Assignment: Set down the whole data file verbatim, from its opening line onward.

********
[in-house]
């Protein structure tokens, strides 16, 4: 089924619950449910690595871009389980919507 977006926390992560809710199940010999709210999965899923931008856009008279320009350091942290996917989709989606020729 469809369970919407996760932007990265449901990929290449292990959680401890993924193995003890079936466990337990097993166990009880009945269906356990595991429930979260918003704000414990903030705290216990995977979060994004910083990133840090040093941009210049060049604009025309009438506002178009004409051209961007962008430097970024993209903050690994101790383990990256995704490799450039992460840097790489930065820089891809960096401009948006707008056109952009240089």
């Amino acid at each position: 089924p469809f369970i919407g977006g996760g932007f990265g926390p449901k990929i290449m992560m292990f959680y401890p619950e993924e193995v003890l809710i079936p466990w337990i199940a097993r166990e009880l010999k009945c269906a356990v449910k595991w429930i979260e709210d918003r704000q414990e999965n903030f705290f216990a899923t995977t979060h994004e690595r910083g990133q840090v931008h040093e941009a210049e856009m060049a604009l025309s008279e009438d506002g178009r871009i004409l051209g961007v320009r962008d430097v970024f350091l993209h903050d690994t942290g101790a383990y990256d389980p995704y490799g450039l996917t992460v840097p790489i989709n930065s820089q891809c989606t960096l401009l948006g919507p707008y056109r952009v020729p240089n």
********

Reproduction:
[in-house]
């Protein structure tokens, strides 16, 4: 089924619950449910690595871009389980919507 977006926390992560809710199940010999709210999965899923931008856009008279320009350091942290996917989709989606020729 469809369970919407996760932007990265449901990929290449292990959680401890993924193995003890079936466990337990097993166990009880009945269906356990595991429930979260918003704000414990903030705290216990995977979060994004910083990133840090040093941009210049060049604009025309009438506002178009004409051209961007962008430097970024993209903050690994101790383990990256995704490799450039992460840097790489930065820089891809960096401009948006707008056109952009240089």
């Amino acid at each position: 089924p469809f369970i919407g977006g996760g932007f990265g926390p449901k990929i290449m992560m292990f959680y401890p619950e993924e193995v003890l809710i079936p466990w337990i199940a097993r166990e009880l010999k009945c269906a356990v449910k595991w429930i979260e709210d918003r704000q414990e999965n903030f705290f216990a899923t995977t979060h994004e690595r910083g990133q840090v931008h040093e941009a210049e856009m060049a604009l025309s008279e009438d506002g178009r871009i004409l051209g961007v320009r962008d430097v970024f350091l993209h903050d690994t942290g101790a383990y990256d389980p995704y490799g450039l996917t992460v840097p790489i989709n930065s820089q891809c989606t960096l401009l948006g919507p707008y056109r952009v020729p240089n």